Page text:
#IWSG – Covid-19 Reality

As the first Wednesday of April approaches, I’m attempting to write my IWSG monthly blog post. But I’m more than Insecure.

First off though, I’m grateful the Ninja Captain himself, Alex J. Cavanaugh created the Insecure Writer’s Support Group as they do such amazing things for writers, from the annual Anthology to friendly advice for all us vacillating writers. Many thanks, Captain Alex, for keeping me inspired to keep scribbling. Even at this difficult time.

I’m attempting to focus on my short ‘Feathered Fire’ in the imminent IWSG anthology, Voyagers: The Third Ghost due out on May 5, 2020.

Expect great stories – the weekly interviews have demonstrated the wealth collected. I’ve already pre-ordered my copy, and if you are tempted, these are the purchase links:


Print https://www.amazon.com/dp/193984472X/  

Kindle  https://www.amazon.com/Voyagers-Third-Ghost-Yvonne-Ventresca-ebook/dp/B083C4WPR5/  

Barnes & Noble: https://www.barnesandnoble.com/w/voyagers-yvonne-ventresca/1135912991?ean=2940163430857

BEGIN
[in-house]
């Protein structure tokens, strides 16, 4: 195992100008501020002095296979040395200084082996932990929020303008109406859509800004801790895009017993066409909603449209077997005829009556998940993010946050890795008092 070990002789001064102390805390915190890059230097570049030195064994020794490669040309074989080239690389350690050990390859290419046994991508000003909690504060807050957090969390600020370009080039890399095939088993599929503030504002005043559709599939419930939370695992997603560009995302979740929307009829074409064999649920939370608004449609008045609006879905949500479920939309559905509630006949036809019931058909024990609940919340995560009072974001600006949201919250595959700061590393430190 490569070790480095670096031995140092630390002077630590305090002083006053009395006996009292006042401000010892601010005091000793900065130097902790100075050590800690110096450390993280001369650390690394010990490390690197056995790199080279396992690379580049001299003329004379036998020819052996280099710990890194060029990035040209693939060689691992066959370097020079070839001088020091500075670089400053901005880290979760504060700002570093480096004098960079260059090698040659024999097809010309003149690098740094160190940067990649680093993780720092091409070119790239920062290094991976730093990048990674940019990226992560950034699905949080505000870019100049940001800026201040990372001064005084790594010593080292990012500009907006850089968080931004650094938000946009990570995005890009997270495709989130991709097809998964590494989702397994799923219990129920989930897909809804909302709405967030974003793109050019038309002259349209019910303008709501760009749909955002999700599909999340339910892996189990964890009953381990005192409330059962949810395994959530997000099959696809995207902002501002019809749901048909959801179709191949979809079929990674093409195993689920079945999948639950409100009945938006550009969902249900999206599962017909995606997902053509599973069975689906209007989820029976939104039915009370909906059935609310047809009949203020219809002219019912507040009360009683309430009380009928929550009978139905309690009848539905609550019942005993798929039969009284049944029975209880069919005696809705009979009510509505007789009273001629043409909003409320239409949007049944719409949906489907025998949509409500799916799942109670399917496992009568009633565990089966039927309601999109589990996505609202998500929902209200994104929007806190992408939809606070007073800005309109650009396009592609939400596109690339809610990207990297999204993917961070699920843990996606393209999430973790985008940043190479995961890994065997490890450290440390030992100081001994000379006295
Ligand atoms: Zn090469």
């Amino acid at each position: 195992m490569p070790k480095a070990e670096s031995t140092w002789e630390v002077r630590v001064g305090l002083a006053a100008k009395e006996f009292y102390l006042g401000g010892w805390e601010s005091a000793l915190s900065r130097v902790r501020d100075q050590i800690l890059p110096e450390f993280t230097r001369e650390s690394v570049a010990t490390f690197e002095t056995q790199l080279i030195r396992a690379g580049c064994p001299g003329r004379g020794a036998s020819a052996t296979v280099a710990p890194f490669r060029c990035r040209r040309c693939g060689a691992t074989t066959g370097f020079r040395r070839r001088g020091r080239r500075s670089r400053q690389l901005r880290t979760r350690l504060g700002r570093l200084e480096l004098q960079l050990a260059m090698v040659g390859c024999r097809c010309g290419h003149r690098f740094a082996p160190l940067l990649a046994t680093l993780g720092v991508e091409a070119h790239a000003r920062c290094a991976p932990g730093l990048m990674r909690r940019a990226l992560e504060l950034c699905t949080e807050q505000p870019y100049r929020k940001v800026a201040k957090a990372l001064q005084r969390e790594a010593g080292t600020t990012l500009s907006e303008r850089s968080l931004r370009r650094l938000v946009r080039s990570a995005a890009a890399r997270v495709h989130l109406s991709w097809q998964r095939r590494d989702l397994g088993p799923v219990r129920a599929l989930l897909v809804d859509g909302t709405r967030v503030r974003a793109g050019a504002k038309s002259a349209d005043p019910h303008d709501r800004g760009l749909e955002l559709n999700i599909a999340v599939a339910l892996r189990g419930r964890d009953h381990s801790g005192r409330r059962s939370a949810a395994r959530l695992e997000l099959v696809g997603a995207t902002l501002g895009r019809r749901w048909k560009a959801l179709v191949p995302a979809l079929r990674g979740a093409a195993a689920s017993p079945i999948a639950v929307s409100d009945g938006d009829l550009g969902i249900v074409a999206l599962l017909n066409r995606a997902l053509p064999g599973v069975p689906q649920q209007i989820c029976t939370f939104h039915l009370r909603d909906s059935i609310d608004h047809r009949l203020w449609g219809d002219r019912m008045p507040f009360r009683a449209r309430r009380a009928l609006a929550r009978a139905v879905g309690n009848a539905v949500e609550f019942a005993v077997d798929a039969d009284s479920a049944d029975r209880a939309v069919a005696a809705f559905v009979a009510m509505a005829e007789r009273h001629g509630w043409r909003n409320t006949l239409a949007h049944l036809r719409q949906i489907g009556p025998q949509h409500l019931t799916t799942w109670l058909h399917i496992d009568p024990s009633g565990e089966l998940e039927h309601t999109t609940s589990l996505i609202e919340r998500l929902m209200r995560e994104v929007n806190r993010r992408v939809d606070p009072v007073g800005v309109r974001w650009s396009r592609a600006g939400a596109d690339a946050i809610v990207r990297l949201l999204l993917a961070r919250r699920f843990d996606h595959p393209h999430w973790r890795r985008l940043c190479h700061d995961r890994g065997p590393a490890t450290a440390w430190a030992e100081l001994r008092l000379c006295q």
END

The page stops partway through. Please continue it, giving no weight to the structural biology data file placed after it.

ITunes: https://books.apple.com/ca/book/voyagers-the-third-ghost/id1493413956  

Kobo: https://www.kobo.com/us/en/ebook/voyagers-the-third-ghost  


Anyway, on to the monthly question which I wanted to evade this time. Too much backlog? Yes, so as usual apologies in advance for the slow visits on my part – I’m still wading through earlier IWSG-day posts, including last year’s. And now there’s the Blogging from A to Z April Challenge posts and fear…

April 1 question – The IWSG’s focus is on our writers. Each month, from all over the globe, we are a united group sharing our insecurities, our troubles, and our pain. So, in this time when our world is in crisis with the covid-19 pandemic, our optional question this month is: how are things in your world?

‘Stay safe, sensible and positive’ are my words of encouragement – to others. But some days they sound false when I absorb too much news.


My wife and I are safe in the sense of being in self-isolation. However, we’ve hardly been out since we arrived here in Boise, Idaho, USA on October 1st, 2016. Primarily, we went for medical visits – when we could afford those. We’ve only had one weekend away – last September to a cabin. The biggest drawback is getting me and my wheelchair out. So, it’s easier to escape into other realities – reading, writing, and gaming.